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Sensors (Basel). 2015 Jan 28;15(2):2944-63. doi: 10.3390/s150202944.

High frequency variations of Earth Rotation Parameters from GPS and GLONASS observations.

Author information

1
School of Geodesy and Geomatics, Wuhan University, Wuhan 430079, China. ehwei@sgg.whu.edu.cn.
2
Department of Geosmatics Engineering, Bulent Ecevit University, Zonguldak 67100, Turkey. sgjin@shao.ac.cn.
3
School of Geodesy and Geomatics, Wuhan University, Wuhan 430079, China. lh.wan@whu.edu.cn.
4
School of Geodesy and Geomatics, Wuhan University, Wuhan 430079, China. rjsq@whu.edu.cn.
5
School of Geodesy and Geomatics, Wuhan University, Wuhan 430079, China. yangyl@whu.edu.cn.
6
School of Geodesy and Geomatics, Wuhan University, Wuhan 430079, China. hzh597@whu.edu.cn.

Abstract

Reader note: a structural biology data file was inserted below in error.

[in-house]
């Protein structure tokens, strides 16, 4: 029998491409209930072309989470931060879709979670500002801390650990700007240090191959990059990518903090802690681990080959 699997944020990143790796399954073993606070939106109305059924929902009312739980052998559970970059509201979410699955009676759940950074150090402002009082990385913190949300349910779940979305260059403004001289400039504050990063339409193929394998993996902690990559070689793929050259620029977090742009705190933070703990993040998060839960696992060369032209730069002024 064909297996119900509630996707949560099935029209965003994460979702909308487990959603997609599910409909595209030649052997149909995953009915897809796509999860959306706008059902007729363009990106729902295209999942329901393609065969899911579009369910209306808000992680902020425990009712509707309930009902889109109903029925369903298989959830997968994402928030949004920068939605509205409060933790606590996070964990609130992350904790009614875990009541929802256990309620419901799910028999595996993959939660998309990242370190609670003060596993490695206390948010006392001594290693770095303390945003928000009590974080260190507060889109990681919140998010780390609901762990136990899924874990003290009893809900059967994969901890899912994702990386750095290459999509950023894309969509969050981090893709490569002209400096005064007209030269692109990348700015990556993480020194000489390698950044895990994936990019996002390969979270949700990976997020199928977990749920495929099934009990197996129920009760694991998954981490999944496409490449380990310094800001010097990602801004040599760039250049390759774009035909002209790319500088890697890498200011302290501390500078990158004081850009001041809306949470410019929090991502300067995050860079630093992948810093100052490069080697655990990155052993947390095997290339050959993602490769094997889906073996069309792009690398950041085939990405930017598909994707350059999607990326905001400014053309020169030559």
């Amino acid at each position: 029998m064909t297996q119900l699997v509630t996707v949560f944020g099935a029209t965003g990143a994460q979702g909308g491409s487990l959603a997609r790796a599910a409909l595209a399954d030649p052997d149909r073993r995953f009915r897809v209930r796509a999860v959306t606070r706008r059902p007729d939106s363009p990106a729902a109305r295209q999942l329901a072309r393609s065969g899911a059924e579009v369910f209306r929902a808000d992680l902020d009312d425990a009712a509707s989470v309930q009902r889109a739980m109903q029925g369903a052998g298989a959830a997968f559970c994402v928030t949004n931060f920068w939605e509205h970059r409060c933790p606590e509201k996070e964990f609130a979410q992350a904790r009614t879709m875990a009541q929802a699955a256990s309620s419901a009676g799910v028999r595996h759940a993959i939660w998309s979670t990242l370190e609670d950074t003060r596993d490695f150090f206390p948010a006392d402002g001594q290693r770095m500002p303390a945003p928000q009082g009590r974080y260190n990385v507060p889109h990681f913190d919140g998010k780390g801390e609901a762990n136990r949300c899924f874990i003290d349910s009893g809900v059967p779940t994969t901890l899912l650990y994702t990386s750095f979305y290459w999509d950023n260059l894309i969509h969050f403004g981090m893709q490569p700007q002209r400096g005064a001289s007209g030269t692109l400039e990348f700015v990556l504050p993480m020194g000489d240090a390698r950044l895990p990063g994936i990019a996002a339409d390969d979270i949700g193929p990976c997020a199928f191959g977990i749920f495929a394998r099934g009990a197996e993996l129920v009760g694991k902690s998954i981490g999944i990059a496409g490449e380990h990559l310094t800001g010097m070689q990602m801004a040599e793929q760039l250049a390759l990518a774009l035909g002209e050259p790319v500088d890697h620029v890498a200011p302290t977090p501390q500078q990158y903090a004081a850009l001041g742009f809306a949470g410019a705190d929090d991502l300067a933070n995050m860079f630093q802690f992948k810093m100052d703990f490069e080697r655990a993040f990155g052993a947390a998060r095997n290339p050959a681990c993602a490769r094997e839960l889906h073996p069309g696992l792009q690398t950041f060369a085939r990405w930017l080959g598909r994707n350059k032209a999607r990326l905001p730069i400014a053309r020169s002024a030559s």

The Earth's rotation undergoes changes with the influence of geophysical factors, such as Earth's surface fluid mass redistribution of the atmosphere, ocean and hydrology. However, variations of Earth Rotation Parameters (ERP) are still not well understood, particularly the short-period variations (e.g., diurnal and semi-diurnal variations) and their causes. In this paper, the hourly time series of Earth Rotation Parameters are estimated using Global Positioning System (GPS), Global Navigation Satellite System (GLONASS), and combining GPS and GLONASS data collected from nearly 80 sites from 1 November 2012 to 10 April 2014. These new observations with combining different satellite systems can help to decorrelate orbit biases and ERP, which improve estimation of ERP. The high frequency variations of ERP are analyzed using a de-trending method. The maximum of total diurnal and semidiurnal variations are within one milli-arcseconds (mas) in Polar Motion (PM) and 0.5 milli-seconds (ms) in UT1-UTC. The semidiurnal and diurnal variations are mainly related to the ocean tides. Furthermore, the impacts of satellite orbit and time interval used to determinate ERP on the amplitudes of tidal terms are analyzed. We obtain some small terms that are not described in the ocean tide model of the IERS Conventions 2010, which may be caused by the strategies and models we used or the signal noises as well as artifacts. In addition, there are also small differences on the amplitudes between our results and IERS convention. This might be a result of other geophysical excitations, such as the high-frequency variations in atmospheric angular momentum (AAM) and hydrological angular momentum (HAM), which needs more detailed analysis with more geophysical data in the future.

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